It has been a very eventful summer, I must say. I have succeeded at one of my many goals of motherhood: I have gotten at least one of my children hooked on musical theater. My oldest daughter, Kateri was in her first play this summer, Cinderella (best mouse evah!), and has caught the acting bug. As a former theater kid and proud patron of the arts, I love it.
We had some friends in the local 15-20 year old production of Les Miserables, and just came from an amazingly talented, heart wrenching performance. I swear, I've seen this muscial several times: once in London, twice in Los Angeles, two locally, but it never gets tiring. Never. I was a wreck--cried on and off throughout.
Well, I got to thinking, while watching this play, what is it about Les Miz that brings people back again and again? On the way home, I decided there are seven things that we can learn from Les Miz to make our stories stronger:
1. Have a theme, and string it throughout Les Miz has several themes woven throughout: the quest for freedom, the quest for love, social injustice, the goodness versus the evilness of humanity. And since it's a musical, the acutal melodies are interwoven and echoed throughout in the different numbers. This ties the whole musical together, and in the same way, themes can tie your book together. In the beginning of Les Miz, we see the people unempowered by the injustices of their life. At the end, we see the people unified, despite the fact that they lost the battle. The layering of the themes strengthened the story.
2. Have lots of highs and lows A good story like Les Miz (and hopefully our own works in progress!) had lots of highs and lows. We are never kept guessing, and we are never dull. In one scene, Cosette and Marius have declared their love, then seconds later, Epinone is crying her eyes out for her unrequited love, and at the same time, the bad guys are trying to raid Cosette and Jean Valjean's house. Lots of action makes for a great plot.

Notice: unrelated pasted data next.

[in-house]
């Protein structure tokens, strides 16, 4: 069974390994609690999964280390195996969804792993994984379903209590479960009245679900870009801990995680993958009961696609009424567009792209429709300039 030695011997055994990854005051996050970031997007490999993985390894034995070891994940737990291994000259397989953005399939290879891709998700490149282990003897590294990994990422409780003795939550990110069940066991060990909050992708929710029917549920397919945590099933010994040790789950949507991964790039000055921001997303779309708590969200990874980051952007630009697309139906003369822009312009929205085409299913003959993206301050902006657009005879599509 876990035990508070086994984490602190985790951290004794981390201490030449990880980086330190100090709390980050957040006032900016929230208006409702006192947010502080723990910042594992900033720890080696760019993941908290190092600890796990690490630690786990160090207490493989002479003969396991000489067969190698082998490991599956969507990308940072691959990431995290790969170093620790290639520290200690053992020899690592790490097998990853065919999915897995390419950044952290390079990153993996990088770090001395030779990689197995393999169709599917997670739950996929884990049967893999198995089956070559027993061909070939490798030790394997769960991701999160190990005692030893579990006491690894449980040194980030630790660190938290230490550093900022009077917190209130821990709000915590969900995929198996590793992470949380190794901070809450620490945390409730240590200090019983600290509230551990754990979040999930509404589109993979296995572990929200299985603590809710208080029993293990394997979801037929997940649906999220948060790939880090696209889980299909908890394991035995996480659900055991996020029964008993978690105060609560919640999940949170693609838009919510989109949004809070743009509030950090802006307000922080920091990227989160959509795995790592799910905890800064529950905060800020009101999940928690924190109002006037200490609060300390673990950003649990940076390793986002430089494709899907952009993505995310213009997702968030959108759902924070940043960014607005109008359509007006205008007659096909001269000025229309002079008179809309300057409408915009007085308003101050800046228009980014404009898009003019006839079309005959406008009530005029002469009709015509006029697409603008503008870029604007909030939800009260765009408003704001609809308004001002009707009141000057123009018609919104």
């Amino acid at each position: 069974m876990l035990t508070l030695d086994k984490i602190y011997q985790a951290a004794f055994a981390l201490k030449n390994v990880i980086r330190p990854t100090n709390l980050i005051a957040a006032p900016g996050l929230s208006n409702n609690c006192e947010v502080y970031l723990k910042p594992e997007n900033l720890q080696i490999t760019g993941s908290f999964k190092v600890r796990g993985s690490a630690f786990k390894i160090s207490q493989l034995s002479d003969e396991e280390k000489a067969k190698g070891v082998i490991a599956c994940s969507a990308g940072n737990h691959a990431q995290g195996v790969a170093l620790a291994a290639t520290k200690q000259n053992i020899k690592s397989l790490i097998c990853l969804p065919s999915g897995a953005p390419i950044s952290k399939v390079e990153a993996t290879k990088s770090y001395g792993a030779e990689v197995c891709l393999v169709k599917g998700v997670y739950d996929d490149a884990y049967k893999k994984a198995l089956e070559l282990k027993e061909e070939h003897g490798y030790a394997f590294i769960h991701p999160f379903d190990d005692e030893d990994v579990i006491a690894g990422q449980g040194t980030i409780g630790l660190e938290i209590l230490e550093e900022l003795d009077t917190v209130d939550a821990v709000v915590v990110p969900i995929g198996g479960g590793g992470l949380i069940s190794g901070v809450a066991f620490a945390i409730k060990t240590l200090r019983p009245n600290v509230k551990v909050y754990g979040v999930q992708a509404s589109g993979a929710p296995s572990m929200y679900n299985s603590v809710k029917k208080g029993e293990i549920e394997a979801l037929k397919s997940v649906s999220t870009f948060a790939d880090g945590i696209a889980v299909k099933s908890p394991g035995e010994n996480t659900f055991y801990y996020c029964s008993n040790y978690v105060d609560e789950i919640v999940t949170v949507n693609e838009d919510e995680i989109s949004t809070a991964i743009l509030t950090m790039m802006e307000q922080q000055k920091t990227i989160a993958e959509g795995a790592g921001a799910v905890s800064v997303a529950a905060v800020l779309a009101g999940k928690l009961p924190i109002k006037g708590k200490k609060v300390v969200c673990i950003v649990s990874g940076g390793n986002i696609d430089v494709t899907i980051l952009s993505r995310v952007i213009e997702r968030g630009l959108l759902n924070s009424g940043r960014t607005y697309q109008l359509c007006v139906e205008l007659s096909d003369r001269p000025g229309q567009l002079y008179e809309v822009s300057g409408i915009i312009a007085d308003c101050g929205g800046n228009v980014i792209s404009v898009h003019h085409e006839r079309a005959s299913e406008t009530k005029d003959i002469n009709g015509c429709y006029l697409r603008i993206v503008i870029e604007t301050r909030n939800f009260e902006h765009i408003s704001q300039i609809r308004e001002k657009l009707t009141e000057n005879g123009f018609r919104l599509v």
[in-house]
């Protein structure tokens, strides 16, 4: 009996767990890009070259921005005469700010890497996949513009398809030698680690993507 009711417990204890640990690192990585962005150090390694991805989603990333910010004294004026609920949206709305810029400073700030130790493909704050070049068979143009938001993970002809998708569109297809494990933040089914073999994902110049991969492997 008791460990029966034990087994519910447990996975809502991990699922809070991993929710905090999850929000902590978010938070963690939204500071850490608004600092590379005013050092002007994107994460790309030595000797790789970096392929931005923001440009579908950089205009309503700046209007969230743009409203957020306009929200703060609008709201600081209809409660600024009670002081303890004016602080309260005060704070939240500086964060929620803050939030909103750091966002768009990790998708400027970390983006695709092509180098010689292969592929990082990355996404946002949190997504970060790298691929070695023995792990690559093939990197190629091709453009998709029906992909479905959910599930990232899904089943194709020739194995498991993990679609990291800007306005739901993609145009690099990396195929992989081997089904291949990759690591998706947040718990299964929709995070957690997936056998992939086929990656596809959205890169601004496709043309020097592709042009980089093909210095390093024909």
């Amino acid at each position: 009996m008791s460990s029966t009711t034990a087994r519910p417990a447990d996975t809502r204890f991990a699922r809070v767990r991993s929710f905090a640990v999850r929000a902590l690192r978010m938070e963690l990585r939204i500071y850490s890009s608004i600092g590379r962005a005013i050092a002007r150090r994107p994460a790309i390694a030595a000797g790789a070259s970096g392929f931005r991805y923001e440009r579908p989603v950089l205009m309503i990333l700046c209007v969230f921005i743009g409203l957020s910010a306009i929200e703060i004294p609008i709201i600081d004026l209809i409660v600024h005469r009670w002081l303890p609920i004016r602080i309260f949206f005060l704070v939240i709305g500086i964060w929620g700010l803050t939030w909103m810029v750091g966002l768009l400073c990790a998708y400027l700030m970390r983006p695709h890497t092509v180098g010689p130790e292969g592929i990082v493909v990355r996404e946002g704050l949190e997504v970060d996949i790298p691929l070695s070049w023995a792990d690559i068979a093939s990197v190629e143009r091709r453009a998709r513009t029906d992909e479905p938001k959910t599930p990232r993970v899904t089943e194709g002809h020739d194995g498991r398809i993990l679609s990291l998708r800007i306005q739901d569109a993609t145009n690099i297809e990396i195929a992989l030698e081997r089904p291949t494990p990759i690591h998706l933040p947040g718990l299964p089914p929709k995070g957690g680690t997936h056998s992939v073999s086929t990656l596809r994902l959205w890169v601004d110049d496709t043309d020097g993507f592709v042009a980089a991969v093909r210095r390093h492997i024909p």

3. Conflict, conflict, and more conflict I know I struggle with this one, because in real life, conflict makes me uncomfortable and I don't like it. But when I don't read about conflict on the page, I get bored, fast. When Marius joins his friends at the ABC cafe to talk about the revolution, he has just met Cosette, and has fallen in love. The last thing he wants to do is talk about some stupid war, and this creats lots of good, yummy conflict between him and his buddy, Enjolras.
4. Comic relief Even the darkest story (and let's face it, Les Miz is pretty dang dark) has its share of comic relief, and this lets the reader have a mental break, almost, from your surely gripping story.
5. Kissing! Well, I do write YA, right? And let's face it--every good story needs some romance, and kissing. Oh, and also? Love triangles--they are always kind of fun. I quite like them when they work in a story. (Les Miz has one of the most gripping love triangles ever. Poor Epinone--took a bullet for that cad, Marius and still didn't get a kiss on the lips.)
6. Kill some people Yeah, I said it. But it's true, right? This sort of goes along with conflict. In a good story, bad things have to happen. Okay, not necessarily death, per se, but events in people's lives that are earthshattering. Death. Divorce. Break-ups. Sickness. We want our books to reflect the things that happen in real life, but on a much grander, more dramatic (shall I saw poetic?) way.
7. Answer your story question Last but not least, make sure when you type The End on your beloved manuscript, that you have answered the question that initially started the story to begin with. Did he get the girl? Did the aliens invade planet Earth? And in Les Miz--Did Jean Valjean find happiness?(yes, but he died)
Did the people find empowerment? (yes, but at a price)
Anyway, you get the picture.
Well, I hoped you enjoyed my little video montage. Happy writing, and as they say in the theater....Enjoy the show!
Three of my children here. Kateri was a mouse
in Cinderella. Lucie, my four year old---not
too happy--someone stepped on her toe. :)